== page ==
Since today is Veterans Day, I thought it would be appropriate to allow a few “Soldiers of the Cross” to speak once again. They are like righteous Abel, “who being dead, still speaks” (Hebrews 11:4). Though they have passed from this earthly scene, it is to our benefit if we will listen to them. It is not necessary to agree with everything they did or said, but their words of wisdom merit our attention. The language they used may be a little different from what we are using, but I think we can understand what they were saying.
“That this society formed for the sole purpose of promoting simple evangelical Christianity, shall, to the utmost of his power, countenance and support such ministers, and such only, as exhibit a manifest conformity to the Original Standard, in conversation and doctrine, in zeal and diligence; only such as reduce to practice the simple original form of Christianity, expressly exhibited upon the sacred page, without attempting to inculcate anything of human authority, of private opinion, or inventions of men, as having any place in the constitution, faith, or worship of the Christian church, or anything as a matter of Christian faith or duty for which there cannot be produced a ‘thus saith the Lord,’ either in express terms or approved precedent.” (Campbell, italics in original).
“It is not concerning things that are commanded or approved in the Bible that controversy and divisions exist. On these believers in the Bible are agreed. If Christians will just confine their faith and practice to the things written, approved and required in the Bible, they will not require no other efforts at union; they cannot separate. The only cure for division is to add nothing to the things revealed and approved in the Bible. The Bible is at once the guide and limit of the faith and actions of the Christian.” (Lipscomb, 26-262).
“Association of thought has much to do in shaping our lives. It takes association of thought to make the communion of the body and blood of the Lord, real and spiritual in its nature. Association of thought in baptism makes the act valid. It depends much on what the candidate is thinking as to whether his being dipped in water is real scriptural baptism. The very motive in offering prayer may have much to do in determining its genuineness or its vanity. It will depend much as to what our brethren are thinking about now, as to whether we shall have use for the meeting house in the next generation. When the house is packed night after night in a protracted meeting and only a very small fraction meet in the prayer or midweek meeting, it is not a good sign of future prosperity of the cause. How to awaken this general and continued interest is a problem. If people do not associate their thought with the work of the church in the middle of the week as well as on ‘SUNDAY’ they are not likely to attend the prayer meeting.” (Hutson, 2).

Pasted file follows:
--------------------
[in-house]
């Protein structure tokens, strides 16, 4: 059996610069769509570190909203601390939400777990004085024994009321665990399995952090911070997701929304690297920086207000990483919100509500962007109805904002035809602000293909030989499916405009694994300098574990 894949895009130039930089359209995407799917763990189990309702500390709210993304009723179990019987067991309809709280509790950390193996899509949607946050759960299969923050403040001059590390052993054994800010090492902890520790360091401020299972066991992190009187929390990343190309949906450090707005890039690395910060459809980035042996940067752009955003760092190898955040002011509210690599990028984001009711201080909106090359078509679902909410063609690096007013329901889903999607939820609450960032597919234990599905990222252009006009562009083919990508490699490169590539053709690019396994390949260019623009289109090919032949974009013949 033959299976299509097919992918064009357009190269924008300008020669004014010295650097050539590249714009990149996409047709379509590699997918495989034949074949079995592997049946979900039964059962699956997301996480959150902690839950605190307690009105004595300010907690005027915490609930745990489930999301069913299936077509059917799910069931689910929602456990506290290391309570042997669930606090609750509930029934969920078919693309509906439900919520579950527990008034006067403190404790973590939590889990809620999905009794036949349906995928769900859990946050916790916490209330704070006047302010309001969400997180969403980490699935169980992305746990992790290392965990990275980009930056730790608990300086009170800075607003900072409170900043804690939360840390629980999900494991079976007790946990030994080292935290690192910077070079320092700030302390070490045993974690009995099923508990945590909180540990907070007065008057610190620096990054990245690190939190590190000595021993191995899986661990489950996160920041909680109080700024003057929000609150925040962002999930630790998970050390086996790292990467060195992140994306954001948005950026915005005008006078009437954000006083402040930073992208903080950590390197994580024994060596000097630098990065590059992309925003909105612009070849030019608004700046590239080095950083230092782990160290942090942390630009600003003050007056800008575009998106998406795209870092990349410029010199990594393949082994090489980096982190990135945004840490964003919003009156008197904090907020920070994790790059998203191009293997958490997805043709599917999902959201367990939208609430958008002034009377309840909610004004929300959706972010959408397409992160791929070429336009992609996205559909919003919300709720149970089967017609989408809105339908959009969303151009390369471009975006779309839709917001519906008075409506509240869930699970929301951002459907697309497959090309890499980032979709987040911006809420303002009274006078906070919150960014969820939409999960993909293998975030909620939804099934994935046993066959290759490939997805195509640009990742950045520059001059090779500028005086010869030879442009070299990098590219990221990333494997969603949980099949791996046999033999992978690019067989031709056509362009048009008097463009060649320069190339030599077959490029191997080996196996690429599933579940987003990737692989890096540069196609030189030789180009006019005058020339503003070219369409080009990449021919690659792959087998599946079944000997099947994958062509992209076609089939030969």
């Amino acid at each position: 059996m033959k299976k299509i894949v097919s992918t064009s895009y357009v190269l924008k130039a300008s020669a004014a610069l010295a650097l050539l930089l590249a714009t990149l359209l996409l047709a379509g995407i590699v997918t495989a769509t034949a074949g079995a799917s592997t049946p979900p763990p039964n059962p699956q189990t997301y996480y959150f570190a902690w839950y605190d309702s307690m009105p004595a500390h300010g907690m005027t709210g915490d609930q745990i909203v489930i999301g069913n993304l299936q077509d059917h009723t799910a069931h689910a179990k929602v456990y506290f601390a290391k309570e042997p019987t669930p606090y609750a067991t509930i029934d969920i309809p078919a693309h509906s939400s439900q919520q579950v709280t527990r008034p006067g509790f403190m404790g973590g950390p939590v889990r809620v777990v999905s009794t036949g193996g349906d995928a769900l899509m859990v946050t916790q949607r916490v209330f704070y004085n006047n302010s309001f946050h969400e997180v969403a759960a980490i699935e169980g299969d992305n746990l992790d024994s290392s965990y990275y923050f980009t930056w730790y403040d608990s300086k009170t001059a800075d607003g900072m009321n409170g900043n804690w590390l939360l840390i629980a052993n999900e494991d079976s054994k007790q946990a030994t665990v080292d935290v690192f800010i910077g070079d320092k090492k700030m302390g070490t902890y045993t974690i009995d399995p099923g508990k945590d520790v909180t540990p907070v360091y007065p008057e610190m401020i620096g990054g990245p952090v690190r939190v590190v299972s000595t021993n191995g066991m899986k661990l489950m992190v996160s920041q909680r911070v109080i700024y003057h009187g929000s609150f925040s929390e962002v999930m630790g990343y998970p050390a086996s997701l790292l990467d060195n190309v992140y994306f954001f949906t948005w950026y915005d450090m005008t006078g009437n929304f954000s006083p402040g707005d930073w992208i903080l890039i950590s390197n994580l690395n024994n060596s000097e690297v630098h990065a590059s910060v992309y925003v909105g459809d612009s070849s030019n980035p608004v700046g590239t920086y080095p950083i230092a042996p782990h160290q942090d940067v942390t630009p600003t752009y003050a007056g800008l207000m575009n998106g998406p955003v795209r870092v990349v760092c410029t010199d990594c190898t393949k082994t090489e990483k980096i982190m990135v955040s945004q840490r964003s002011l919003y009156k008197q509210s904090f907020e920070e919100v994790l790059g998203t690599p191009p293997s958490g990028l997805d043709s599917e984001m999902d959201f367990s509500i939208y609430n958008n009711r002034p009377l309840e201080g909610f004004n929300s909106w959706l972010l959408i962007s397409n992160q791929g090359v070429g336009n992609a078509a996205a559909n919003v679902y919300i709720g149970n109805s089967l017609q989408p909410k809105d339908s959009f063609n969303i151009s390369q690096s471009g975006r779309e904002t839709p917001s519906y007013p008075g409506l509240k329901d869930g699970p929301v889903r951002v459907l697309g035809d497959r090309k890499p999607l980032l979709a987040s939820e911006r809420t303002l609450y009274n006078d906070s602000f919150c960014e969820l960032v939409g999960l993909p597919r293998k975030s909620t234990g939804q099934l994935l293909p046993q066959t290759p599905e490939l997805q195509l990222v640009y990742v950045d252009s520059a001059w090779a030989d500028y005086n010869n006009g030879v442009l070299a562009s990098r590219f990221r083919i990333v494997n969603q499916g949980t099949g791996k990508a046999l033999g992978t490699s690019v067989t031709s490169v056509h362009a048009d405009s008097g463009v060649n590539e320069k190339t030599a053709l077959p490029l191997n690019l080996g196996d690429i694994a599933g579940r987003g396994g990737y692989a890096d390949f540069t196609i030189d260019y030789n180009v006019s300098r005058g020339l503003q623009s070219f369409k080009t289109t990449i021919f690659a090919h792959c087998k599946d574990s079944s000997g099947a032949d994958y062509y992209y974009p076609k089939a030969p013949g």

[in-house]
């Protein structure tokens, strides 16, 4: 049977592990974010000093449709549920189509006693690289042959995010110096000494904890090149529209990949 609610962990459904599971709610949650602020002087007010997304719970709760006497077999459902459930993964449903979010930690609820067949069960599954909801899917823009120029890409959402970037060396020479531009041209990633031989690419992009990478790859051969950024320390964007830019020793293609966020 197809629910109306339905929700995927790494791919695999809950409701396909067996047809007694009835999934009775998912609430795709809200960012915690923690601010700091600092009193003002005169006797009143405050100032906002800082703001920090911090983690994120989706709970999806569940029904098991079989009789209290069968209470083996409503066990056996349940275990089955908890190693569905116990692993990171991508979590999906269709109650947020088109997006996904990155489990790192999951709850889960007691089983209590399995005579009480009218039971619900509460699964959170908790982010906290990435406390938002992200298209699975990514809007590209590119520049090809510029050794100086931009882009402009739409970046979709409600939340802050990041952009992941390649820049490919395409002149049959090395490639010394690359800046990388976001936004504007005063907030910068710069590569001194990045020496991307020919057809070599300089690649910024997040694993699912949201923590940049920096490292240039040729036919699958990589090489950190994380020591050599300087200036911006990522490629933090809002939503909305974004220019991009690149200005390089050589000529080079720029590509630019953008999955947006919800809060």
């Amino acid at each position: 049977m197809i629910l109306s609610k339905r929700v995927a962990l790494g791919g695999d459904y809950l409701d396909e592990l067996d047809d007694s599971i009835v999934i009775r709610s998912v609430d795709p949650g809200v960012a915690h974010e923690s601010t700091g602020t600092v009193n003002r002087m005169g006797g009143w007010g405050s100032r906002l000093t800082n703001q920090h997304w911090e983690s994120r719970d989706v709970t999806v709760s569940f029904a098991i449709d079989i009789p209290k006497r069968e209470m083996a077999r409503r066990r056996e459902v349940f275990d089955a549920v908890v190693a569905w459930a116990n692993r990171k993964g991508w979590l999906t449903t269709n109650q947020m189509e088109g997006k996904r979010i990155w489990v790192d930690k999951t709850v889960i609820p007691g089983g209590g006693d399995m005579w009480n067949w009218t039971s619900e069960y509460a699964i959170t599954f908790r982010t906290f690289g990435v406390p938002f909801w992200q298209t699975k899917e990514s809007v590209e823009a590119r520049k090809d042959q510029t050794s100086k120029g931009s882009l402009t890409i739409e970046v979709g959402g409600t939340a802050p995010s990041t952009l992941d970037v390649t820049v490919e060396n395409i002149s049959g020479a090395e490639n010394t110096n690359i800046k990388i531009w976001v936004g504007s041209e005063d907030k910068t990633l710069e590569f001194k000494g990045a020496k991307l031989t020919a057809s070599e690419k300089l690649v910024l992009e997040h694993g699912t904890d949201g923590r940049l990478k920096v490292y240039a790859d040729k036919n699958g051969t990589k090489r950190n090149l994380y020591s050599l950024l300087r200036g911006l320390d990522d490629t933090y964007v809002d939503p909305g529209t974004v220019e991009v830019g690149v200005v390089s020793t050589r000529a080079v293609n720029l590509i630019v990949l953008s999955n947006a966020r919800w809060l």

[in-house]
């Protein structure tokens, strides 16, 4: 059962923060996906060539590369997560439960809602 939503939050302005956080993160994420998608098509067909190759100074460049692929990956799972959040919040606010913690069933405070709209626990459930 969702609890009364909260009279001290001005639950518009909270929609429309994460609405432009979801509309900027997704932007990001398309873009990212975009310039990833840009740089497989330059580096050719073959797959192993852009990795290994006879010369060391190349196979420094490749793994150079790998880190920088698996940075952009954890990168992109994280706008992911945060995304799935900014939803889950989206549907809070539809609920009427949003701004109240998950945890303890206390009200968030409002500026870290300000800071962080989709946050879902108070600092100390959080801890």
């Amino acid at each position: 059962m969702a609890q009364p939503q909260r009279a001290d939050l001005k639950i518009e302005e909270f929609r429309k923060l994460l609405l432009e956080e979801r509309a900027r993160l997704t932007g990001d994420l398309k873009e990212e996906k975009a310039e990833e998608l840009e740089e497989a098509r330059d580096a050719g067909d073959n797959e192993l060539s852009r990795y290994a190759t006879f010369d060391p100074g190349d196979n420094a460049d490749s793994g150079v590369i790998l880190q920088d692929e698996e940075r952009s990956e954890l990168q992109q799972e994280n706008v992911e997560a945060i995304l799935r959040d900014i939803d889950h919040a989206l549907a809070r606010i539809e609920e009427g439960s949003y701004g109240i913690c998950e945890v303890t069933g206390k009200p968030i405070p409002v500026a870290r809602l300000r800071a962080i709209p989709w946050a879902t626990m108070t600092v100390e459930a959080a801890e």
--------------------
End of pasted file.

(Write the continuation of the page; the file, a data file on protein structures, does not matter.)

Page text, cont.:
“Any effort to secure apparent unity in sentiment and organization apart from the doctrine of Christ is wholly unworthy of the endorsement of any one who professes to acknowledge the sovereignty of our Lord and Savior. Neither the unity for which he so fervently prayed, nor the organization which meets his approval, nor the Spirit of his life, can be obtained by rejecting the doctrine of Christ. The Spirit and life of the Christ cannot be manifest in the individual or the organization of individuals unless there first be the doctrine of Christ. All talk therefore about accomplishing a union in spirit and organization without appealing to all to obey the Gospel of Christ, is a cheat, a fraud, a deception, a device of Satan to deceive the unwary. It is a conglomerate farcical union for the purpose, chiefly, to bring the Church of Christ into a compromising position and thus break the force of the distinctive Gospel which she preaches, or to make her so odious in the sight of all denominations for not uniting in the Movement that all will shun her. In seeking a basis of union and inventing ways to bring about a unity, one class of official Christians and their faith and practice are almost always left out of the consideration. We are accused of ‘wanting everybody to come to us’ to bring about Bible unity; but while that is an error for which there is little excuse, we confess to pleading with all people to become one in faith and practice with the apostles and first Christians. It is very important that we all be in fellowship with the apostles if we wish to be in fellowship with God and his Son Jesus Christ and with one another that the blood of Christ may cleanse us from all our sins. Fellowship with one another may secure peace among us and yet at the same time we would not be in the fellowship of God and Christ. Unity in error is not what Jesus so fervently and earnestly prayed for. To bring about the kind of unity heaven desires, we must set up before us as a model someone or more who in faith and practice were or are approved of God. Shortsightedness or the inability to ‘see afar off, but only the things that are near,’ may lead to a failure to see the proper model and will lead to ‘measuring ourselves by ourselves, and comparing ourselves with ourselves,’ which is not recommended as a wise thing to do. The proper model is pointed out to us: ‘That which was from the beginning, that which we have heard, that which we have seen with our eyes, that which we beheld concerning the Word life, that which we have seen and heard, declare we unto you also, that ye also may have fellowship with us, yea, and our fellowship is with the Father, and with his Son Jesus Christ’ – 1 John 1:1-3).” (Moore, 4, italics in original).
Campbell, Thomas. Declaration and Address. St.Louis: The Mission Messenger.
Hutson, Thad. “Considerations” Christian Leader (October 1, 1935): 2.
Lipscomb, David. Salvation from Sin. Nashville: Gospel Advocate, 1913.
Moore, Ira C. “More About the ‘Interchurch World Movement” Christian Leader (March 23, 1920):4.